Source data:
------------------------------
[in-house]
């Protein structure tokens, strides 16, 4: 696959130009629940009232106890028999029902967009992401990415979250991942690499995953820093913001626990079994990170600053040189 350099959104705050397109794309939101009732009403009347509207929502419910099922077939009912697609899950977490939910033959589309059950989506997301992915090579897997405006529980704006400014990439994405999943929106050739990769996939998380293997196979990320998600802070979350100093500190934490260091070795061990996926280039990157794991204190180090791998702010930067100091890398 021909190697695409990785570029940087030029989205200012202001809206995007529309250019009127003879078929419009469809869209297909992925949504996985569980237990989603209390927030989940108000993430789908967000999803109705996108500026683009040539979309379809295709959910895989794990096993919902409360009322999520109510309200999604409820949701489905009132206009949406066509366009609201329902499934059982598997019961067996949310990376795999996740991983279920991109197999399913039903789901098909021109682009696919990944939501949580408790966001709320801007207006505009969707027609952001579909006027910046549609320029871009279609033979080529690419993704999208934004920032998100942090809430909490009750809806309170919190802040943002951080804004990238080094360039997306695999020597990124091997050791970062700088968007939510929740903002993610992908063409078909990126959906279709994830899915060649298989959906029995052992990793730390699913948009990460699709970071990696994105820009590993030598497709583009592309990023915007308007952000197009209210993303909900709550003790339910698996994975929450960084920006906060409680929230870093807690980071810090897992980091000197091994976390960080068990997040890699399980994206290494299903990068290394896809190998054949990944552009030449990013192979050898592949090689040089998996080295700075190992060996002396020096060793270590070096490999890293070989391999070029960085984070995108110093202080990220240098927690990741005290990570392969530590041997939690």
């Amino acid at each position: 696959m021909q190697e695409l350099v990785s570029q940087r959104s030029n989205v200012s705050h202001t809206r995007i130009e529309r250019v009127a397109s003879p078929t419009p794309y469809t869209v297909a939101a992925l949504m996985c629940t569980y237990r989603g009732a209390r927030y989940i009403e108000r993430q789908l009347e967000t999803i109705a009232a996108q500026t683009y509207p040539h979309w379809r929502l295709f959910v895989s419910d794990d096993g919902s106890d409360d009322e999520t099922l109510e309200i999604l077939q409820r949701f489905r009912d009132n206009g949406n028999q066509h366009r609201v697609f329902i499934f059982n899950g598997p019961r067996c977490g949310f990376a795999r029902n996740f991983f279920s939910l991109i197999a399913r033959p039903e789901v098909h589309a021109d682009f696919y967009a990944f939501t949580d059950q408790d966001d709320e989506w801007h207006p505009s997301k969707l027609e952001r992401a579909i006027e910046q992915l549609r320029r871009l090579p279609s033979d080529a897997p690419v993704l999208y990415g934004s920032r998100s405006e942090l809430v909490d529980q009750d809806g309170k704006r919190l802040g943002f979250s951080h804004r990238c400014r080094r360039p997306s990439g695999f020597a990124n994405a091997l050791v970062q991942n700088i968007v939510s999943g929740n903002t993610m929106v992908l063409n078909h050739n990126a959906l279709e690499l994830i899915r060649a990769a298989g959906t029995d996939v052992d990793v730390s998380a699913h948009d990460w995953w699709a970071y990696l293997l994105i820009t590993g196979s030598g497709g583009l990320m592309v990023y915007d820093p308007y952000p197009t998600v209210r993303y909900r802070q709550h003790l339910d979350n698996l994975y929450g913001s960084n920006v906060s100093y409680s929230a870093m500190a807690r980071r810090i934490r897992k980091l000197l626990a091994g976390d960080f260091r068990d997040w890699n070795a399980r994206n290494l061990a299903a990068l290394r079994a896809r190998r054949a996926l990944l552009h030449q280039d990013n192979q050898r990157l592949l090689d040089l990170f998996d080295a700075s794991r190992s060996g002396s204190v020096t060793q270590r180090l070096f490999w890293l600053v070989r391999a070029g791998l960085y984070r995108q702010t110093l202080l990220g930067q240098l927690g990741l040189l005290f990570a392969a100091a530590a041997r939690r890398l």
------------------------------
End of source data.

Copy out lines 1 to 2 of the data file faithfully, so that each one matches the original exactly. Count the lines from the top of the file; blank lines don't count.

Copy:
[in-house]
């Protein structure tokens, strides 16, 4: 696959130009629940009232106890028999029902967009992401990415979250991942690499995953820093913001626990079994990170600053040189 350099959104705050397109794309939101009732009403009347509207929502419910099922077939009912697609899950977490939910033959589309059950989506997301992915090579897997405006529980704006400014990439994405999943929106050739990769996939998380293997196979990320998600802070979350100093500190934490260091070795061990996926280039990157794991204190180090791998702010930067100091890398 021909190697695409990785570029940087030029989205200012202001809206995007529309250019009127003879078929419009469809869209297909992925949504996985569980237990989603209390927030989940108000993430789908967000999803109705996108500026683009040539979309379809295709959910895989794990096993919902409360009322999520109510309200999604409820949701489905009132206009949406066509366009609201329902499934059982598997019961067996949310990376795999996740991983279920991109197999399913039903789901098909021109682009696919990944939501949580408790966001709320801007207006505009969707027609952001579909006027910046549609320029871009279609033979080529690419993704999208934004920032998100942090809430909490009750809806309170919190802040943002951080804004990238080094360039997306695999020597990124091997050791970062700088968007939510929740903002993610992908063409078909990126959906279709994830899915060649298989959906029995052992990793730390699913948009990460699709970071990696994105820009590993030598497709583009592309990023915007308007952000197009209210993303909900709550003790339910698996994975929450960084920006906060409680929230870093807690980071810090897992980091000197091994976390960080068990997040890699399980994206290494299903990068290394896809190998054949990944552009030449990013192979050898592949090689040089998996080295700075190992060996002396020096060793270590070096490999890293070989391999070029960085984070995108110093202080990220240098927690990741005290990570392969530590041997939690």